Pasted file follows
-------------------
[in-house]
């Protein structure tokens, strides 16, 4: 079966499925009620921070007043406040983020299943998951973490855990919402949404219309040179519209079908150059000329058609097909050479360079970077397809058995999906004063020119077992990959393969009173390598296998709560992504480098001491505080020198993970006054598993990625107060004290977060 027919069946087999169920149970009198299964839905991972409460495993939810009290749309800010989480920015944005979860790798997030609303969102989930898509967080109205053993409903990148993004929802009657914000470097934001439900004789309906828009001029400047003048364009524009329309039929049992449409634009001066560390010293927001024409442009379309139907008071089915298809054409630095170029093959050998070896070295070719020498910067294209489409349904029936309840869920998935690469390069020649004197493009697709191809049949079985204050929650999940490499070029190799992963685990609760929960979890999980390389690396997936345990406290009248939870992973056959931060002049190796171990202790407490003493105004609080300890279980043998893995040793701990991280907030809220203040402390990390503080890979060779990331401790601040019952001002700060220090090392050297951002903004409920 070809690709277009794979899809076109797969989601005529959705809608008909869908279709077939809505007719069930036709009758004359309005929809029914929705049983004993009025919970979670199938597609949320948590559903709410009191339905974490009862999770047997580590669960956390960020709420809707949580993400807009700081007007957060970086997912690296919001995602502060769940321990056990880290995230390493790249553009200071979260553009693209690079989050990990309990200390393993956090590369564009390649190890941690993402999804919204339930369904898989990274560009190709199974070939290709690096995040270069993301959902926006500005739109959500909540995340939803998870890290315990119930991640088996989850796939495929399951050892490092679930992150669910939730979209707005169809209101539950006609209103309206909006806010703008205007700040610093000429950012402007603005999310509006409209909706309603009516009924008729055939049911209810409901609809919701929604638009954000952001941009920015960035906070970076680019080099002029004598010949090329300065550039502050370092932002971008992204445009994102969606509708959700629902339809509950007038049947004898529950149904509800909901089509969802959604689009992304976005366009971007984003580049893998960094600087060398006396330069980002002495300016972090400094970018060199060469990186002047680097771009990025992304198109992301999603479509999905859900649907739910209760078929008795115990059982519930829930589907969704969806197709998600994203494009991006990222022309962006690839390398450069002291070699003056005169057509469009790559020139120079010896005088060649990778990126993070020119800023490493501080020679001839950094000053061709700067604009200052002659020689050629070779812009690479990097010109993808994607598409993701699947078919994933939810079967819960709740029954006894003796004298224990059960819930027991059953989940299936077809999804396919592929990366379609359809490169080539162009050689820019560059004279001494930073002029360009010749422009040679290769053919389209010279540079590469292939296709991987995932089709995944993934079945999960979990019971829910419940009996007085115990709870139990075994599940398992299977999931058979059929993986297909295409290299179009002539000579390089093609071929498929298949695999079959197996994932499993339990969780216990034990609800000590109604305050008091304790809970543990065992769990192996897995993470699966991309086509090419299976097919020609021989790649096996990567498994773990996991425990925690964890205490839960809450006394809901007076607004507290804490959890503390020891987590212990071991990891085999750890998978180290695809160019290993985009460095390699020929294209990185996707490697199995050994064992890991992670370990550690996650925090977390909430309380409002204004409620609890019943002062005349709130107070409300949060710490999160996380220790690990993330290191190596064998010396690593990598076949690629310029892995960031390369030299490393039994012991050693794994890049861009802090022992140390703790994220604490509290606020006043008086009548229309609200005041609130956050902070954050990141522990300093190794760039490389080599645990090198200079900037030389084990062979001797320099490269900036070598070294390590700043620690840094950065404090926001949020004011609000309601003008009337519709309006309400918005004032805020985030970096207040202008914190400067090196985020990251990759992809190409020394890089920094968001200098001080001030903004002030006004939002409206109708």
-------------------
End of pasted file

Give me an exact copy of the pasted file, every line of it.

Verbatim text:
[in-house]
């Protein structure tokens, strides 16, 4: 079966499925009620921070007043406040983020299943998951973490855990919402949404219309040179519209079908150059000329058609097909050479360079970077397809058995999906004063020119077992990959393969009173390598296998709560992504480098001491505080020198993970006054598993990625107060004290977060 027919069946087999169920149970009198299964839905991972409460495993939810009290749309800010989480920015944005979860790798997030609303969102989930898509967080109205053993409903990148993004929802009657914000470097934001439900004789309906828009001029400047003048364009524009329309039929049992449409634009001066560390010293927001024409442009379309139907008071089915298809054409630095170029093959050998070896070295070719020498910067294209489409349904029936309840869920998935690469390069020649004197493009697709191809049949079985204050929650999940490499070029190799992963685990609760929960979890999980390389690396997936345990406290009248939870992973056959931060002049190796171990202790407490003493105004609080300890279980043998893995040793701990991280907030809220203040402390990390503080890979060779990331401790601040019952001002700060220090090392050297951002903004409920 070809690709277009794979899809076109797969989601005529959705809608008909869908279709077939809505007719069930036709009758004359309005929809029914929705049983004993009025919970979670199938597609949320948590559903709410009191339905974490009862999770047997580590669960956390960020709420809707949580993400807009700081007007957060970086997912690296919001995602502060769940321990056990880290995230390493790249553009200071979260553009693209690079989050990990309990200390393993956090590369564009390649190890941690993402999804919204339930369904898989990274560009190709199974070939290709690096995040270069993301959902926006500005739109959500909540995340939803998870890290315990119930991640088996989850796939495929399951050892490092679930992150669910939730979209707005169809209101539950006609209103309206909006806010703008205007700040610093000429950012402007603005999310509006409209909706309603009516009924008729055939049911209810409901609809919701929604638009954000952001941009920015960035906070970076680019080099002029004598010949090329300065550039502050370092932002971008992204445009994102969606509708959700629902339809509950007038049947004898529950149904509800909901089509969802959604689009992304976005366009971007984003580049893998960094600087060398006396330069980002002495300016972090400094970018060199060469990186002047680097771009990025992304198109992301999603479509999905859900649907739910209760078929008795115990059982519930829930589907969704969806197709998600994203494009991006990222022309962006690839390398450069002291070699003056005169057509469009790559020139120079010896005088060649990778990126993070020119800023490493501080020679001839950094000053061709700067604009200052002659020689050629070779812009690479990097010109993808994607598409993701699947078919994933939810079967819960709740029954006894003796004298224990059960819930027991059953989940299936077809999804396919592929990366379609359809490169080539162009050689820019560059004279001494930073002029360009010749422009040679290769053919389209010279540079590469292939296709991987995932089709995944993934079945999960979990019971829910419940009996007085115990709870139990075994599940398992299977999931058979059929993986297909295409290299179009002539000579390089093609071929498929298949695999079959197996994932499993339990969780216990034990609800000590109604305050008091304790809970543990065992769990192996897995993470699966991309086509090419299976097919020609021989790649096996990567498994773990996991425990925690964890205490839960809450006394809901007076607004507290804490959890503390020891987590212990071991990891085999750890998978180290695809160019290993985009460095390699020929294209990185996707490697199995050994064992890991992670370990550690996650925090977390909430309380409002204004409620609890019943002062005349709130107070409300949060710490999160996380220790690990993330290191190596064998010396690593990598076949690629310029892995960031390369030299490393039994012991050693794994890049861009802090022992140390703790994220604490509290606020006043008086009548229309609200005041609130956050902070954050990141522990300093190794760039490389080599645990090198200079900037030389084990062979001797320099490269900036070598070294390590700043620690840094950065404090926001949020004011609000309601003008009337519709309006309400918005004032805020985030970096207040202008914190400067090196985020990251990759992809190409020394890089920094968001200098001080001030903004002030006004939002409206109708």